## The Fatou-Lebesgue Theorem

Now we turn to the Fatou-Lebesgue theorem. Let be a sequence of integrable functions (this time we do not assume they are non-negative) and be some other function which dominates this sequence in absolute value. That is, we have a.e. for all . We define the functions

These two functions are integrable, and we have the sequence of inequalities

Again, this is often stated for a sequence of measurable functions, but the dominated convergence theorem allows us to immediately move to the integrable case. In fact, if the sequence converges pointwise a.e., then a.e. and the inequality collapses and gives us exactly the dominated convergence theorem back again.

Since dominates the sequence , the sequence will be non-negative. Fatou’s lemma then tells us that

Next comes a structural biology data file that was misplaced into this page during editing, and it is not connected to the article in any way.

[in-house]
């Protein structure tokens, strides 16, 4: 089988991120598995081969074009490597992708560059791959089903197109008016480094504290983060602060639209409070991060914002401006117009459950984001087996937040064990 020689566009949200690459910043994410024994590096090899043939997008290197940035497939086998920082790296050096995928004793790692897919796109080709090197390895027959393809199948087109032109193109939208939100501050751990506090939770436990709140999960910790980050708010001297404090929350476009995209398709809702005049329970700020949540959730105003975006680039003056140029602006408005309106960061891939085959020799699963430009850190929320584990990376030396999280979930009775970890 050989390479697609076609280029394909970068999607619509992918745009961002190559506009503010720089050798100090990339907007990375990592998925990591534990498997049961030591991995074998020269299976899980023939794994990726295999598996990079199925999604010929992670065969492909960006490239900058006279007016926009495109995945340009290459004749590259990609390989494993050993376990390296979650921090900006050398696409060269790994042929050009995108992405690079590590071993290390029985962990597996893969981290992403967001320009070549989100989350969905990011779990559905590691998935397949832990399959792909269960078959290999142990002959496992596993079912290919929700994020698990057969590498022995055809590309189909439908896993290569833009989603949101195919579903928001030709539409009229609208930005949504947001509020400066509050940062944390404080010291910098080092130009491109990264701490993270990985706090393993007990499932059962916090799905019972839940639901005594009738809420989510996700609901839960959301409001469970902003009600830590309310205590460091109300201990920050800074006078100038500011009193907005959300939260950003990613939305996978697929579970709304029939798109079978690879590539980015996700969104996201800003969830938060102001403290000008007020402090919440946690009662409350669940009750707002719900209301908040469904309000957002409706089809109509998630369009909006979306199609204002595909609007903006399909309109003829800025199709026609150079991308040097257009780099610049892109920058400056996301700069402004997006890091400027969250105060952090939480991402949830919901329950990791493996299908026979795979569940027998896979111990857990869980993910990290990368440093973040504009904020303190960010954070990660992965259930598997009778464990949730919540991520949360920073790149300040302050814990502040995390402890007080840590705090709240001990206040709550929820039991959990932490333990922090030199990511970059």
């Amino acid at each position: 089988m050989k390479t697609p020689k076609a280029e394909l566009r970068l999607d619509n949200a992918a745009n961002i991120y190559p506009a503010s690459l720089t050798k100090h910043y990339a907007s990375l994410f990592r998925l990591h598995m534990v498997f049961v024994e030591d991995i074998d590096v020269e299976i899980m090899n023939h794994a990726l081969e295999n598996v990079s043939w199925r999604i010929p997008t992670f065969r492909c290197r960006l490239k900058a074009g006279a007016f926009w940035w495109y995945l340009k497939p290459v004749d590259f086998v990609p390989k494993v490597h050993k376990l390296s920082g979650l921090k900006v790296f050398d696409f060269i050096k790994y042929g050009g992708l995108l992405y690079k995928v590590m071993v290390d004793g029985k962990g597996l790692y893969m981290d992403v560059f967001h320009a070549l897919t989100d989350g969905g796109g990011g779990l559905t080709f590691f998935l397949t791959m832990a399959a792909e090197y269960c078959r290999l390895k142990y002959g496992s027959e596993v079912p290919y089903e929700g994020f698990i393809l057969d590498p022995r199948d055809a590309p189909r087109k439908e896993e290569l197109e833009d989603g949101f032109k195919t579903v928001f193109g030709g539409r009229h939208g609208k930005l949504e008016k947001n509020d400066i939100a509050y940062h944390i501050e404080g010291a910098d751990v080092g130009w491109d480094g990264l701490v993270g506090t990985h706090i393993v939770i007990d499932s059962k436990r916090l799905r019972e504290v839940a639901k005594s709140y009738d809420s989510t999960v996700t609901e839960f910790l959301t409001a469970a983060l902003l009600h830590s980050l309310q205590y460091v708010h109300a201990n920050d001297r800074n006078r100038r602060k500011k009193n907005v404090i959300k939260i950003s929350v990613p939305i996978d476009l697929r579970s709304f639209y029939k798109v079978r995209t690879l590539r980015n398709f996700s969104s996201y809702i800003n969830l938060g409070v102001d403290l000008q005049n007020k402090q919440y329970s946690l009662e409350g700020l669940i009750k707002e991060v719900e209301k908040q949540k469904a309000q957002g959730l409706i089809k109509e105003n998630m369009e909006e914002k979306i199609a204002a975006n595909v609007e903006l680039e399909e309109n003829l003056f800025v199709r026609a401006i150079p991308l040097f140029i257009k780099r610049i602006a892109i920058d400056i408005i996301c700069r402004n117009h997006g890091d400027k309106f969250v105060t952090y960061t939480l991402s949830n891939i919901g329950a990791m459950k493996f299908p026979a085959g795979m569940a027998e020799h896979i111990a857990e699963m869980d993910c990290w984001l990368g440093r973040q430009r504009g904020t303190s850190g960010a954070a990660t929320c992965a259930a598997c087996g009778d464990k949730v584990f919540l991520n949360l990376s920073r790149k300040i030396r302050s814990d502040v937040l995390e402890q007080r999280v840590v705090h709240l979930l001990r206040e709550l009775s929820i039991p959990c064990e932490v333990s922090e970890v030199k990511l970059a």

Cancelling the integral of we find the first asserted inequality. The second one is true by the definition of limits inferior and superior. The third one is essentially the same as the first, only using the non-negative sequence .

[…] Then you can prove the monotone convergence theorem, followed by Fatou’s lemma, and then the Fatou-Lebesgue theorem, which leads to dominated convergence theorem, and we’re pretty much back where we […]

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